Untreated, severe methemoglobinemia can result in brain damage and even
death. Infants in the first six months of life are particularly
susceptible to nitrite induced methemoglobinemia. Finally, infants have
a higher intake of water for their weight than adults, so consequently,
they ingest a relatively higher amount of nitrate. In addition to small
infants, some adults may be susceptible to the development of nitrite,
induced methemoglobinemia.These include pregnant women with a
particular enzyme deficiency, adults with reduced stomach acidity, and
those with a deficiency in the enzyme needed to change methemoglobin
back to normal hemoglobin, a condition which can be hereditary.
Fortunately, methemoglobinemia is easily recognized by the medical and
public health communities and can be readily diagnosed and treated.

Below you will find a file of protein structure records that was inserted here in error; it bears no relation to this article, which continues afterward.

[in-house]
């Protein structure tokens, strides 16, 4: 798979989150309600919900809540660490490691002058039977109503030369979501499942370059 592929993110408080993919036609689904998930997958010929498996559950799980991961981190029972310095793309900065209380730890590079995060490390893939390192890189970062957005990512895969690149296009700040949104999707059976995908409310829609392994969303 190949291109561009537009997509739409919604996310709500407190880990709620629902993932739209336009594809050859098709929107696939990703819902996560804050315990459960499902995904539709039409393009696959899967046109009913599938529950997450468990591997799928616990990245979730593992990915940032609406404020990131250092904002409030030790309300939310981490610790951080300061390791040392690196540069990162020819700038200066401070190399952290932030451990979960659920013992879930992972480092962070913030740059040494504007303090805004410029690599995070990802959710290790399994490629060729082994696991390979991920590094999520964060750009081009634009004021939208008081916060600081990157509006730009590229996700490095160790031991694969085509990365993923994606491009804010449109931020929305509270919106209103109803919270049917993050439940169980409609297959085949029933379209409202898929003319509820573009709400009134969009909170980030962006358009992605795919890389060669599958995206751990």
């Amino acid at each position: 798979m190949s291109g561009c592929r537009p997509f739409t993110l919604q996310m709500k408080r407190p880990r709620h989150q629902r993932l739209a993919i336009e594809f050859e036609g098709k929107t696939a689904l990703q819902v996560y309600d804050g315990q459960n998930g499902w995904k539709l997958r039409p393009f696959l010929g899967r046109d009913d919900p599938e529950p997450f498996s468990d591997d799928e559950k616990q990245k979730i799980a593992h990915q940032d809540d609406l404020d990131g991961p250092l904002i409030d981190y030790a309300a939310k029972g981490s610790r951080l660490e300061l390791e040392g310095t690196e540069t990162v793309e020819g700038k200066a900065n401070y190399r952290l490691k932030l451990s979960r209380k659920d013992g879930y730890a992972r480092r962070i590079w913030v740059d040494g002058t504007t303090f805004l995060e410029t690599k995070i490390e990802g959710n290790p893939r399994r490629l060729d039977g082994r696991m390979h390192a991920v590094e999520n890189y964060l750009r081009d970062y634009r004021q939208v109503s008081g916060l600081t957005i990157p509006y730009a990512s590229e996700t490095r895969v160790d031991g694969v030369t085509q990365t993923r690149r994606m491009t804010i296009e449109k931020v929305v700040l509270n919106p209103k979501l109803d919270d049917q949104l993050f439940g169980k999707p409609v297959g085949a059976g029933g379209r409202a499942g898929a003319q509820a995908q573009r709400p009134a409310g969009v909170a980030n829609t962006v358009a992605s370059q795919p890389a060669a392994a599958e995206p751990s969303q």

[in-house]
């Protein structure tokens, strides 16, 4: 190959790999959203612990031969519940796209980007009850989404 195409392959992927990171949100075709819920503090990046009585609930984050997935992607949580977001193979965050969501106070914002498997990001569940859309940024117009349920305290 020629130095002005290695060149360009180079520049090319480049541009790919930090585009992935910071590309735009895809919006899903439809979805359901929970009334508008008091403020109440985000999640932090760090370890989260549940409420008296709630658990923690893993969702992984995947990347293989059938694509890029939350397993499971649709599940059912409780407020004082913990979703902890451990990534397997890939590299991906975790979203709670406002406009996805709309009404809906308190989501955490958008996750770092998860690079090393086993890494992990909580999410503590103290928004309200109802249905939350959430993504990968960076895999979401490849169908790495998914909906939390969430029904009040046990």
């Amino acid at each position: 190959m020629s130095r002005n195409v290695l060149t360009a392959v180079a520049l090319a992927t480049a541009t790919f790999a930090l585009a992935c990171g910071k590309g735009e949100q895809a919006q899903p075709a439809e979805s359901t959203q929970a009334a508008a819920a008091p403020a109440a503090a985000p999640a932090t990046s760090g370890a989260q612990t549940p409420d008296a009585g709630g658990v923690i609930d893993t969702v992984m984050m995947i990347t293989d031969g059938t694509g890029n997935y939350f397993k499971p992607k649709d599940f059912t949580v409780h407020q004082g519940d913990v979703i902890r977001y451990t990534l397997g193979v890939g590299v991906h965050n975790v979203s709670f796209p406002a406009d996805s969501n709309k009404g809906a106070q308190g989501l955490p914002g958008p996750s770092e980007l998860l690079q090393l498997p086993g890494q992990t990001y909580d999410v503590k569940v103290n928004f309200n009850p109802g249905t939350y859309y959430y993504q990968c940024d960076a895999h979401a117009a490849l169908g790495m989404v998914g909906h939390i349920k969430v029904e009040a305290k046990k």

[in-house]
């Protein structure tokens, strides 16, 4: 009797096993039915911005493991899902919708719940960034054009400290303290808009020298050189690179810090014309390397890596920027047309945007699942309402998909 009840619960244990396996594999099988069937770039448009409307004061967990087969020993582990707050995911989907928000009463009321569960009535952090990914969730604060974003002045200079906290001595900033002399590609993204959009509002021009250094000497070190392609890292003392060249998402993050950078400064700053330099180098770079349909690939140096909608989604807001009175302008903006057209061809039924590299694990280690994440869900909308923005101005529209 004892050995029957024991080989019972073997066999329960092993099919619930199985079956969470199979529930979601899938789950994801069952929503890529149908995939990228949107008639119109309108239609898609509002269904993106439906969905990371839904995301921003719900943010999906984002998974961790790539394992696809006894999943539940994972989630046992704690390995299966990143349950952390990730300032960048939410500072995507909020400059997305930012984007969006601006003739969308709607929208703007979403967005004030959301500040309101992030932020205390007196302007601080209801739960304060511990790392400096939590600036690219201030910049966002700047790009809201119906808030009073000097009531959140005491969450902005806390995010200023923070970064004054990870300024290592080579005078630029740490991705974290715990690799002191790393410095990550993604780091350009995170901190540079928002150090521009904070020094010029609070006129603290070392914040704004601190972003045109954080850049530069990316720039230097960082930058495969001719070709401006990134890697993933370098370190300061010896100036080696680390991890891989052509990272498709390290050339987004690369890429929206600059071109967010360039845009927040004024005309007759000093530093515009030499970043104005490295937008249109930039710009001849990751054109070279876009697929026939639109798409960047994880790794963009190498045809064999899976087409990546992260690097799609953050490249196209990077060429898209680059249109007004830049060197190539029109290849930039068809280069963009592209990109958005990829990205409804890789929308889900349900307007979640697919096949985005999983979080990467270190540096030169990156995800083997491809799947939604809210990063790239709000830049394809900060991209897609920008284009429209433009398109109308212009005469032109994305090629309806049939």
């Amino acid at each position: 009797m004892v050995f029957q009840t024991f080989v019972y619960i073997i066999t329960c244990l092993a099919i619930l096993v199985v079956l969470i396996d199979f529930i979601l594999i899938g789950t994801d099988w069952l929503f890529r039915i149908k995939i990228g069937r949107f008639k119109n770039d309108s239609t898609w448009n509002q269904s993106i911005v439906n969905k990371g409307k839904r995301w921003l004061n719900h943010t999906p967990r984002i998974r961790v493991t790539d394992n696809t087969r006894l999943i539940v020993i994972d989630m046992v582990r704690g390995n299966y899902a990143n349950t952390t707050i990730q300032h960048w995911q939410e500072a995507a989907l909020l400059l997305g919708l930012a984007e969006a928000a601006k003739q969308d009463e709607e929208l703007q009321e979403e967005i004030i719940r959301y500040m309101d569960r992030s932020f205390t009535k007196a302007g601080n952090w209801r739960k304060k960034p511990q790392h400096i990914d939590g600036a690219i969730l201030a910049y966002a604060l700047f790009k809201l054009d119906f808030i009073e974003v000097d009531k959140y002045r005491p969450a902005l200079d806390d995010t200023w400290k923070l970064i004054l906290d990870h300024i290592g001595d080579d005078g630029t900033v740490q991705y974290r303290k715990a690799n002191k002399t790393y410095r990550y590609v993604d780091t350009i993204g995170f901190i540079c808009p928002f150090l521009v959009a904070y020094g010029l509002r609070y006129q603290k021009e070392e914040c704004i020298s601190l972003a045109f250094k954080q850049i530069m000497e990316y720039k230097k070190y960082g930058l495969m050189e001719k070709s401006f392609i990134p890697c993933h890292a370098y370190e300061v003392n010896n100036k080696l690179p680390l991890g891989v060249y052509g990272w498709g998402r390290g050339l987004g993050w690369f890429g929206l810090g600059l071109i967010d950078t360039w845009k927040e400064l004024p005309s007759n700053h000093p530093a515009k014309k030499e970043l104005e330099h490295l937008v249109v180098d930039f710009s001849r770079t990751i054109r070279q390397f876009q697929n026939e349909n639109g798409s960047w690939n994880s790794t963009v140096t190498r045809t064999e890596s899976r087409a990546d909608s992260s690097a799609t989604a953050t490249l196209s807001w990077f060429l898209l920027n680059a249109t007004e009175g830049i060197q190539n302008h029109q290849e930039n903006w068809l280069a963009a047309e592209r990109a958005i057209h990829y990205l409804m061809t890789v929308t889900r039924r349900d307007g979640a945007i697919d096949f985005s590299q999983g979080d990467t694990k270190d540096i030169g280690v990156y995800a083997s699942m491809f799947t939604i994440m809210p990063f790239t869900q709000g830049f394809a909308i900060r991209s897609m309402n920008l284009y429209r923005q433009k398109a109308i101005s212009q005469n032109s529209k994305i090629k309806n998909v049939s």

Another concern about nitrate ingestion is the possibility that
nitrites in the stomach and intestines may contribute to the
development of some cancers. Nitrate in groundwater is of concern not
only because of its toxic potential, but also because it may indicate
contamination of the groundwater. If the source of contamination is
animal waste or effluent from septic tanks, bacteria, viruses, and
protozoa may also be present. Contamination of groundwater by
fertilizers may also indicate the presence of other agricultural
chemicals such as pesticides. The source of the nitrate may be a clue
as to which other contaminants may be present.
Drinking water containing more nitrates than the maximum Contaminant
Level of 10 mg/l should not be consumed by infants or other susceptible